I was talking with a friend recently who's been in a dark place. She's been plagued with a lot of self-doubt and feelings of unworthiness. At the same time, common tasks of her work are harder for her to complete.
I can so relate to what she's going thru. The stories of "not good enough" we are quick to internalize and use to harm ourselves when we are already down are deeply ingrained in our society.
On principle, I believe in the inherent worth and dignity of every person. Yet in practice, I had a habit of holding myself to an unreasonably high standard where I never felt I did enough to be worthy.
It is one of the more painful disconnects I've had to face in my life. How is it that I can hold onto this aspirational belief while simultaneously inflicting emotionally debilitating wounds on myself by constantly questioning my own worthiness?
The answer is, I couldn't. My darkness was a wake-up call for me to get in right relationship with myself.
I remember when I first verbalized this awareness to a trusted advisor. Tears streamed down my face. I choked on my words, as though a part of me preferred to swallow them rather than say them out loud, "I don't believe I am inherently worthy."
Saying it was so hard. Because in saying it, I could no longer deny the truth. In saying it, I could no longer hide behind my ideals that were clearly on a surface level only in this instance.
I doubted my own worthiness because I had internalized messages from society that I was not accomplished nor achieved enough. I didn't make enough money. I didn't receive enough awards. I didn't get enough recognition. I wasn't busy enough. I didn't deserve the things I had. I wasn't working hard enough or doing enough. I wasn't a good enough mom, or wife.
I received messages that reinforced this storyline from all around me. Advertisements, the news, random people I met at networking events, social media. All of them equated my self-worth with doing more, having more, achieving more. The message I internalized was clear as day - "you're not good enough."
And so, darkness surrounded me. As long as I tried to fight with it or ignore it, I gave it power over me. The darkness grew. My confidence and drive shrunk. The daily tug of war to get out of bed, go to work, and simply live, was exhausting.
What's interesting about being in this space is how experiencing darkness fuels the story of not good enough. Chief among the messages we have received repeatedly is that there’s something wrong with you if you’re not happy. Especially if you have no “reason” to be sad or depressed. Or if the cause of your darkness occurred more than a month ago, “you should be over it by now!”
But navigating such challenging experiences is hardly like flipping a light switch. Even in bringing my awareness to this massive disconnect, I continued to struggle day-in and day-out.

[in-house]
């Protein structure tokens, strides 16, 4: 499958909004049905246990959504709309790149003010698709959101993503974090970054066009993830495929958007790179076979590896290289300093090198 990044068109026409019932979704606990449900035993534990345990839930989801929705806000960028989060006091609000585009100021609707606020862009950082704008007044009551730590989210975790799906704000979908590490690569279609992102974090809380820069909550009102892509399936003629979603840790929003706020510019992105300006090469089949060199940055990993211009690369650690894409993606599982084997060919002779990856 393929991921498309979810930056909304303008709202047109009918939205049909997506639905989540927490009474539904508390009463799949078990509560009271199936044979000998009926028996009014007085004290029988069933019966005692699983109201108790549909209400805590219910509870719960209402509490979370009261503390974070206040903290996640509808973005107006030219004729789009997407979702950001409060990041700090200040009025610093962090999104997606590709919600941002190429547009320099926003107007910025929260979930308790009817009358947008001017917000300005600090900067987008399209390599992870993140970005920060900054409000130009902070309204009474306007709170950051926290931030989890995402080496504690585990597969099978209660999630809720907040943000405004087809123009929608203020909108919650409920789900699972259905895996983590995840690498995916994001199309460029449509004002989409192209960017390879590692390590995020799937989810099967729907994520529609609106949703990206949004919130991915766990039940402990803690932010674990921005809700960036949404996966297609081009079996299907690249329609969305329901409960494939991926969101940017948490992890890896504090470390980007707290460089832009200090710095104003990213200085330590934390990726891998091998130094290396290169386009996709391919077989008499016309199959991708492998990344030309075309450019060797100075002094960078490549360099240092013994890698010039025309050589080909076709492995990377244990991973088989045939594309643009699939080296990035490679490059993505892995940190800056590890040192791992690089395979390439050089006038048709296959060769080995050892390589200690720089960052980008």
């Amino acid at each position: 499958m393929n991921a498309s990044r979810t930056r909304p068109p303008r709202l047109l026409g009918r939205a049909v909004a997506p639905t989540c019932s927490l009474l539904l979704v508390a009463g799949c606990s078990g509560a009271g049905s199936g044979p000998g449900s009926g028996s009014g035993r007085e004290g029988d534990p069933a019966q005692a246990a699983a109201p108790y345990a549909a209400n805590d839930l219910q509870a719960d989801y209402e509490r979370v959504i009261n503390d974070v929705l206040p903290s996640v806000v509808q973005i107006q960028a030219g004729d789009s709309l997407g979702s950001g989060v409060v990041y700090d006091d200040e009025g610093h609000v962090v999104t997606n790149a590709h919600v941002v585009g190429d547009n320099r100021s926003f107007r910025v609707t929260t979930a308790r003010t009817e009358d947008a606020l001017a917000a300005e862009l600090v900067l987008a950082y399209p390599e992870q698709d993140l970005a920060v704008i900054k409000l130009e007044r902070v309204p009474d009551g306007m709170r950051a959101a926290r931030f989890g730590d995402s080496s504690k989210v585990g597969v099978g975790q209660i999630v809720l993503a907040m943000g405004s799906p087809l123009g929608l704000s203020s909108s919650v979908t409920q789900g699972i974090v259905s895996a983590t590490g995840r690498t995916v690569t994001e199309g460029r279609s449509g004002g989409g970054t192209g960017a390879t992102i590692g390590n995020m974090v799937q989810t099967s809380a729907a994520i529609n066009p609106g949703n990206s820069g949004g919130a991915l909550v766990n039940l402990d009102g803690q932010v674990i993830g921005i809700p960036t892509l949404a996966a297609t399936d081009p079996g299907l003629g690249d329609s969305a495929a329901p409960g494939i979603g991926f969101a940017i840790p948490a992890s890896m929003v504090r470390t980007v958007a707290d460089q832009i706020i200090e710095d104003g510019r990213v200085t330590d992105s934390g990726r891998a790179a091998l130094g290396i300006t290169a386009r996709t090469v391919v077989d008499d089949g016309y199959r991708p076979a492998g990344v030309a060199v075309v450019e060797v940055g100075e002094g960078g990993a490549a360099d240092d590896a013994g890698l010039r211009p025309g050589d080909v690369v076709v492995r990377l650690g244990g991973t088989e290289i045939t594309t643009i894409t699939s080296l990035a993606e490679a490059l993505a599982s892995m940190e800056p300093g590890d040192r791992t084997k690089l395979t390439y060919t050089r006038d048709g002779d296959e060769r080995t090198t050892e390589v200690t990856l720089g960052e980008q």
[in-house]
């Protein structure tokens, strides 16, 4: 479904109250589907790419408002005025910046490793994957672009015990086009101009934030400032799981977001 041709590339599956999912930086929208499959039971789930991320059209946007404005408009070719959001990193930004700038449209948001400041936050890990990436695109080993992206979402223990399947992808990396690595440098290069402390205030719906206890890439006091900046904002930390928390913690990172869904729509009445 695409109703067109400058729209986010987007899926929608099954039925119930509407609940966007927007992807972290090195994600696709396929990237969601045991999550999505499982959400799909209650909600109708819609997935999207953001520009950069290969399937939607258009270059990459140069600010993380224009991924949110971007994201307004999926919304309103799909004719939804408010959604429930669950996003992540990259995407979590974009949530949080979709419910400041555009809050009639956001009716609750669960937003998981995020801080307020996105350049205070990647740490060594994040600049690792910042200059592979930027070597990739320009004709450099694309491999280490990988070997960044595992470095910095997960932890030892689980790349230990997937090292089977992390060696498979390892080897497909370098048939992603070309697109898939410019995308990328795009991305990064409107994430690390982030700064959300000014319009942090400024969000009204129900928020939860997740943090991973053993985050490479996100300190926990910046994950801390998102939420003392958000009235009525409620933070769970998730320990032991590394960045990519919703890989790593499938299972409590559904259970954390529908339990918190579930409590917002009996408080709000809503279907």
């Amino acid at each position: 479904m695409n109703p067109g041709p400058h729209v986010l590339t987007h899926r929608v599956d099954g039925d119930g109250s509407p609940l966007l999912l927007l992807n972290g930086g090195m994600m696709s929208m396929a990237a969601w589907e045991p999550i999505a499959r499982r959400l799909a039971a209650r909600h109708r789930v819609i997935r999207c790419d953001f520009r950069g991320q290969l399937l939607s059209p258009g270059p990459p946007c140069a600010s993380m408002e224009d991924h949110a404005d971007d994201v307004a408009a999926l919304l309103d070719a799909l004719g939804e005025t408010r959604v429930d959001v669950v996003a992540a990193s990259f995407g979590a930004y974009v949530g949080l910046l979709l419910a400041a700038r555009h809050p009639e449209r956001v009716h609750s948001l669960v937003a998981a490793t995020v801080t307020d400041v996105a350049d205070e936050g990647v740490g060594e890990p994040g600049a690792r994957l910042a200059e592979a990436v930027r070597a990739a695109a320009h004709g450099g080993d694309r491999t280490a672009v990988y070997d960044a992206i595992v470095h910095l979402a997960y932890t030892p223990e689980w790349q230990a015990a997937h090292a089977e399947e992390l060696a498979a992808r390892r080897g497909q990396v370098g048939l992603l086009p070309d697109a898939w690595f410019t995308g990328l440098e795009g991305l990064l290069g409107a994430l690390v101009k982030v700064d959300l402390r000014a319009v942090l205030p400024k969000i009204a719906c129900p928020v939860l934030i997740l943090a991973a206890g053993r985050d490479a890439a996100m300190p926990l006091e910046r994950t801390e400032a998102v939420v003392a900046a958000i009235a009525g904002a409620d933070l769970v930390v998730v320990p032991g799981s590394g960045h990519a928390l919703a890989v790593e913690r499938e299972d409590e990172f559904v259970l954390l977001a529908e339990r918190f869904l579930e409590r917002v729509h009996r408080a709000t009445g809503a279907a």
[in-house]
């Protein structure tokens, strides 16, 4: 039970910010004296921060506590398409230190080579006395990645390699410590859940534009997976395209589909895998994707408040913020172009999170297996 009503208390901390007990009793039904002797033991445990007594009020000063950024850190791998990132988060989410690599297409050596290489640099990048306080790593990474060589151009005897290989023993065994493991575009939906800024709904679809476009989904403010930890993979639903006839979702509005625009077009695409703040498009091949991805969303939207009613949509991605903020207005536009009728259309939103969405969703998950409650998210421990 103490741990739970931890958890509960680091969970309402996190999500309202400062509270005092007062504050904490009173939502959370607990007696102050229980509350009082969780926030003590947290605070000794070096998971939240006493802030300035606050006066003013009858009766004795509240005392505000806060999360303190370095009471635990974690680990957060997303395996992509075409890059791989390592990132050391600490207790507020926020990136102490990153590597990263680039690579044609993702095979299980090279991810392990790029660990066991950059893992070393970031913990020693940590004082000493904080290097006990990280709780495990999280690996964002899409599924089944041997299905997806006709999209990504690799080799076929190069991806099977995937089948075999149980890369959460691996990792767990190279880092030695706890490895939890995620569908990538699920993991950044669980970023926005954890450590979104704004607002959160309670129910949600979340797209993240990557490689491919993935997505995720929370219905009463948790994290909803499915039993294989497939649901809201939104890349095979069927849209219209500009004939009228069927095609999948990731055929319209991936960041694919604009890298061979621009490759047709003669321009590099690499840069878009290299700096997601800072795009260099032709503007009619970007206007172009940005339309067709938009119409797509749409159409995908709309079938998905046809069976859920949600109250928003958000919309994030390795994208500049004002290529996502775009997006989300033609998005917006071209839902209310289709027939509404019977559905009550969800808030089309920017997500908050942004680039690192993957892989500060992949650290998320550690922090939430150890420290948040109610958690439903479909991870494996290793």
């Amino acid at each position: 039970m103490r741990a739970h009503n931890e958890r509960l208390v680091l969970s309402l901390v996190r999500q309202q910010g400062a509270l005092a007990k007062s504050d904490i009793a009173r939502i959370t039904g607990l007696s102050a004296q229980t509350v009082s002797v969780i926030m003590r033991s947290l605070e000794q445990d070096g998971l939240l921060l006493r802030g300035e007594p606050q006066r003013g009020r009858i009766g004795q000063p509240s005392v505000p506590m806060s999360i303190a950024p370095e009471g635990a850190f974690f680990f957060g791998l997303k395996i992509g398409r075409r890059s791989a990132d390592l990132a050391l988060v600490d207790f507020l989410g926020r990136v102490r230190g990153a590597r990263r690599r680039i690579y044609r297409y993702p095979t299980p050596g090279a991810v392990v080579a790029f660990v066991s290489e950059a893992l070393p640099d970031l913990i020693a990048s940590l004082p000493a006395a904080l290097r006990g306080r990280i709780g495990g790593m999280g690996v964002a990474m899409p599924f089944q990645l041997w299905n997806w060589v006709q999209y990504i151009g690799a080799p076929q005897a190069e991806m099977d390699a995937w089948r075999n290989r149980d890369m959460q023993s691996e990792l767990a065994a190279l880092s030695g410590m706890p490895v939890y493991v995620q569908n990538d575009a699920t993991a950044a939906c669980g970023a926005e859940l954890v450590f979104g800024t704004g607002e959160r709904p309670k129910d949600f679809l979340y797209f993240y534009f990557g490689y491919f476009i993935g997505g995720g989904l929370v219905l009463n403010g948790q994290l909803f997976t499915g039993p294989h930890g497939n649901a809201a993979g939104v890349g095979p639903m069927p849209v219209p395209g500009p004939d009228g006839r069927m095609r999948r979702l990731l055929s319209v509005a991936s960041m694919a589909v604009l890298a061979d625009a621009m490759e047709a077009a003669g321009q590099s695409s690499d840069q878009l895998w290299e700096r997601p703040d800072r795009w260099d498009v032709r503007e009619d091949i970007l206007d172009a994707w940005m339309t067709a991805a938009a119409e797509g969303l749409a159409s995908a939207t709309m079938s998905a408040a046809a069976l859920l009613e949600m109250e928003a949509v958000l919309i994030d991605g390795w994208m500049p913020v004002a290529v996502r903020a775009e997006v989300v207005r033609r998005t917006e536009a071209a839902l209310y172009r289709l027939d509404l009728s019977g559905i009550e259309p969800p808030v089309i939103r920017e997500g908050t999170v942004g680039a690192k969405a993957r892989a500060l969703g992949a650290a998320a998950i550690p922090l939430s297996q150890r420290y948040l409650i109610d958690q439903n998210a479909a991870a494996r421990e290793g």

I remember one Saturday morning in particular. I was a wreck. I felt incredibly disappointed in myself. We had plans to meet up with friends, but I was resigned to stay in bed because I couldn't stop crying.
While my family was out, I cried every last tear I had. Then, I consciously choose to find a different messenger; someone who would reinforce a message of inherent worthiness.
I looked up books by Pema Chödrön, whom my therapist had introduced me to. I borrowed an electronic copy of her book, Fail, Fail Again, Fail Better. And I started reading it on my phone in bed. Little bit by little bit, I emerged from my own darkness. I started to feel my long-lost friend, hope.
That moment was a turning point in my journey. I realized we get to decide which messengers we listen to. I sought Pema Chödrön by choice and in doing so said no to all the other virulent messengers out there who reinforce the story of "you're not _____ enough."
A few months later, in the summer of 2019, I hit a new low. The vast majority of the work I had lined up for the summer evaporated before my eyes for reasons beyond my control (it’s as though the universe was preparing me for 2020 but I didn’t know it at the time). I felt devastated.
Normally, when faced with such circumstances I fixate on a story of not being good enough. And I put all my energy into finding new work. I deny myself any new expenditures until I’ve lined up my next gig. No money out (except for the necessities, which includes paying myself) until I know when more money is coming in.
But the more I thought about it, the more I realized my logic was extremely limiting. There was no need to add to my struggles by judging myself. These circumstances were not a sign of my inadequacy - that was the old story of not good enough. I wondered, what if I looked at this setback as an opportunity?
Instead of following my normal practices, I decided to invest in myself. I had time on my hands, money in the bank and a yearning I could not deny.
I signed up for a training with the HeartMath Institute and took myself on a trip that combined work and play. By making those investments in myself I realized I was doing something quite powerful. My choices said, "you're worthy no matter what."
A circumstance that had caused me to go into a tailspin before no longer had a stronghold on me. Sure, I still struggled with occasional thoughts of doubt and feelings of inadequacy but they were fleeting. Because deep down my actions reinforced the belief that I too am inherently worthy.
This notion of inherent worthiness came up in conversation with my friend. Her voice faltered as she confided her own feelings of doubt. "How can I believe I am worthy when all my life I've received messages that say I am not unless....?"
To which I responded, "what if you found a better messenger?"